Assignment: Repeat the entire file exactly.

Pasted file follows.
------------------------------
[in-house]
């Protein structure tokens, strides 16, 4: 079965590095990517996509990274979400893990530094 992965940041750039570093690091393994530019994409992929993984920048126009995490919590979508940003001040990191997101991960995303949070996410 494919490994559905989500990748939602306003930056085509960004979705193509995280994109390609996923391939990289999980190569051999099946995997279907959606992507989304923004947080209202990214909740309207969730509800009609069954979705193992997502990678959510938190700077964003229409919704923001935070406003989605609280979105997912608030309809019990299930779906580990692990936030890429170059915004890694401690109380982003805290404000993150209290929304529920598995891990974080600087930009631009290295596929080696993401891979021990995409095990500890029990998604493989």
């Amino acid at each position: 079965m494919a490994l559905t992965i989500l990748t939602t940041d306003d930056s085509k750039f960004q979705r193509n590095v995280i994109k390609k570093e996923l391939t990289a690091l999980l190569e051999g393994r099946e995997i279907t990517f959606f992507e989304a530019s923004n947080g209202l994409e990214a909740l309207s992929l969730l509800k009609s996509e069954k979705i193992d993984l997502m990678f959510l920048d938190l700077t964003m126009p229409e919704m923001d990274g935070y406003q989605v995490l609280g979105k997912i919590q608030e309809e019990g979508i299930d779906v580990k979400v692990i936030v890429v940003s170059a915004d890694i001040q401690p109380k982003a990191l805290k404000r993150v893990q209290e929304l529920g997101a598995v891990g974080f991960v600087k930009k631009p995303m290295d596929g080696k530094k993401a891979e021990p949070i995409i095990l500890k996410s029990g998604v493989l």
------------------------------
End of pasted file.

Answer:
[in-house]
């Protein structure tokens, strides 16, 4: 079965590095990517996509990274979400893990530094 992965940041750039570093690091393994530019994409992929993984920048126009995490919590979508940003001040990191997101991960995303949070996410 494919490994559905989500990748939602306003930056085509960004979705193509995280994109390609996923391939990289999980190569051999099946995997279907959606992507989304923004947080209202990214909740309207969730509800009609069954979705193992997502990678959510938190700077964003229409919704923001935070406003989605609280979105997912608030309809019990299930779906580990692990936030890429170059915004890694401690109380982003805290404000993150209290929304529920598995891990974080600087930009631009290295596929080696993401891979021990995409095990500890029990998604493989």
């Amino acid at each position: 079965m494919a490994l559905t992965i989500l990748t939602t940041d306003d930056s085509k750039f960004q979705r193509n590095v995280i994109k390609k570093e996923l391939t990289a690091l999980l190569e051999g393994r099946e995997i279907t990517f959606f992507e989304a530019s923004n947080g209202l994409e990214a909740l309207s992929l969730l509800k009609s996509e069954k979705i193992d993984l997502m990678f959510l920048d938190l700077t964003m126009p229409e919704m923001d990274g935070y406003q989605v995490l609280g979105k997912i919590q608030e309809e019990g979508i299930d779906v580990k979400v692990i936030v890429v940003s170059a915004d890694i001040q401690p109380k982003a990191l805290k404000r993150v893990q209290e929304l529920g997101a598995v891990g974080f991960v600087k930009k631009p995303m290295d596929g080696k530094k993401a891979e021990p949070i995409i095990l500890k996410s029990g998604v493989l």